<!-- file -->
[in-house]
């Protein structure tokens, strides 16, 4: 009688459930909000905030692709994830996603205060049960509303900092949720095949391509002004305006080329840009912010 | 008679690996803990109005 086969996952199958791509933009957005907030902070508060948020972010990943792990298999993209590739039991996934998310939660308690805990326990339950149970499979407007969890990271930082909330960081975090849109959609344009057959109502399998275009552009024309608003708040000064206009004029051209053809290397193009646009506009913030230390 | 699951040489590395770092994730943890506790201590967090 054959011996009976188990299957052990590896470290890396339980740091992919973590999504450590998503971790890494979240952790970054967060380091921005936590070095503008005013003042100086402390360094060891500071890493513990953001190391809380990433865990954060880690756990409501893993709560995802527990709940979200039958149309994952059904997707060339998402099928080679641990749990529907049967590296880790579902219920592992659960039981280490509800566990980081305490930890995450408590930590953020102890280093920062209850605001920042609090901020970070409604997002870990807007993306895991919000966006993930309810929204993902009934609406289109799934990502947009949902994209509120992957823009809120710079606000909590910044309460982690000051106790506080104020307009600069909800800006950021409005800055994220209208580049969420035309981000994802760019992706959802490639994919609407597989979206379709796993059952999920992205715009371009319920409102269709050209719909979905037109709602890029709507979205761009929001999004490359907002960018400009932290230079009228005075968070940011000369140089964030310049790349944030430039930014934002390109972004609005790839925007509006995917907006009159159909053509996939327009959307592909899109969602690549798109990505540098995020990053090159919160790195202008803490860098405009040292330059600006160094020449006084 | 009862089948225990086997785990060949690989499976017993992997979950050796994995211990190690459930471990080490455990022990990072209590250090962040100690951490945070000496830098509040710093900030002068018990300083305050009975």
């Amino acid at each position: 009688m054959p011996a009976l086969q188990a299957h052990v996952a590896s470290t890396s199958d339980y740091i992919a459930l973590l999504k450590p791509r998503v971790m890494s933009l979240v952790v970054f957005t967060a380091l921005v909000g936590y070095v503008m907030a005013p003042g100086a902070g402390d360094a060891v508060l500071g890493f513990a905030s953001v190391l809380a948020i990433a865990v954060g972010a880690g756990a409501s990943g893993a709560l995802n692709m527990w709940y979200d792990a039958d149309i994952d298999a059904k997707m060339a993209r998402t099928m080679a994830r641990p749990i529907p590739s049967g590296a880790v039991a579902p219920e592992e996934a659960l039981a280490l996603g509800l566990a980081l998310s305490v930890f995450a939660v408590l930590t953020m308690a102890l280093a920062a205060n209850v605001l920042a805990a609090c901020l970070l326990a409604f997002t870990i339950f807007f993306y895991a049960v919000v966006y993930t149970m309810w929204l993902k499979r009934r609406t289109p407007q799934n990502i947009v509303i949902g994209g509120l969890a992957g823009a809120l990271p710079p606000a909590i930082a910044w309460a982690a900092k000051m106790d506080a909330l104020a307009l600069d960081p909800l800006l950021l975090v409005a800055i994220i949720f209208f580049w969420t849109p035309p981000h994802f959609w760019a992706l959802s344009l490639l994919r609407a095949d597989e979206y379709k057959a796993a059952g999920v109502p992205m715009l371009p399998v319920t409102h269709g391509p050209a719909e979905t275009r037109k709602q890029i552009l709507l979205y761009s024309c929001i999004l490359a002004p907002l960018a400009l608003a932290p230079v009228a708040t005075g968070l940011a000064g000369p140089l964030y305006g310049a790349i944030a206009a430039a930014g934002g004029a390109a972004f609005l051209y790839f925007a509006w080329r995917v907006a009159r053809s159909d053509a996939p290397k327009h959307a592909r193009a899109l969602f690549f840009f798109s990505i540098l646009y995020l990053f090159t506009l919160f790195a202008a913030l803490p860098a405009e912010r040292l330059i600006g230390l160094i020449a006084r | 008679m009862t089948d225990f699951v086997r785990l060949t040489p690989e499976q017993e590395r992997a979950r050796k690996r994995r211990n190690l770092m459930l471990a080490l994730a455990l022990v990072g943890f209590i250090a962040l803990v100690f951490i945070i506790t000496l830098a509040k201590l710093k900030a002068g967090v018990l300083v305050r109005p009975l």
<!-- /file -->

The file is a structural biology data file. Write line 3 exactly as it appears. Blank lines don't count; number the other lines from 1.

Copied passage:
């Amino acid at each position: 009688m054959p011996a009976l086969q188990a299957h052990v996952a590896s470290t890396s199958d339980y740091i992919a459930l973590l999504k450590p791509r998503v971790m890494s933009l979240v952790v970054f957005t967060a380091l921005v909000g936590y070095v503008m907030a005013p003042g100086a902070g402390d360094a060891v508060l500071g890493f513990a905030s953001v190391l809380a948020i990433a865990v954060g972010a880690g756990a409501s990943g893993a709560l995802n692709m527990w709940y979200d792990a039958d149309i994952d298999a059904k997707m060339a993209r998402t099928m080679a994830r641990p749990i529907p590739s049967g590296a880790v039991a579902p219920e592992e996934a659960l039981a280490l996603g509800l566990a980081l998310s305490v930890f995450a939660v408590l930590t953020m308690a102890l280093a920062a205060n209850v605001l920042a805990a609090c901020l970070l326990a409604f997002t870990i339950f807007f993306y895991a049960v919000v966006y993930t149970m309810w929204l993902k499979r009934r609406t289109p407007q799934n990502i947009v509303i949902g994209g509120l969890a992957g823009a809120l990271p710079p606000a909590i930082a910044w309460a982690a900092k000051m106790d506080a909330l104020a307009l600069d960081p909800l800006l950021l975090v409005a800055i994220i949720f209208f580049w969420t849109p035309p981000h994802f959609w760019a992706l959802s344009l490639l994919r609407a095949d597989e979206y379709k057959a796993a059952g999920v109502p992205m715009l371009p399998v319920t409102h269709g391509p050209a719909e979905t275009r037109k709602q890029i552009l709507l979205y761009s024309c929001i999004l490359a002004p907002l960018a400009l608003a932290p230079v009228a708040t005075g968070l940011a000064g000369p140089l964030y305006g310049a790349i944030a206009a430039a930014g934002g004029a390109a972004f609005l051209y790839f925007a509006w080329r995917v907006a009159r053809s159909d053509a996939p290397k327009h959307a592909r193009a899109l969602f690549f840009f798109s990505i540098l646009y995020l990053f090159t506009l919160f790195a202008a913030l803490p860098a405009e912010r040292l330059i600006g230390l160094i020449a006084r | 008679m009862t089948d225990f699951v086997r785990l060949t040489p690989e499976q017993e590395r992997a979950r050796k690996r994995r211990n190690l770092m459930l471990a080490l994730a455990l022990v990072g943890f209590i250090a962040l803990v100690f951490i945070i506790t000496l830098a509040k201590l710093k900030a002068g967090v018990l300083v305050r109005p009975l």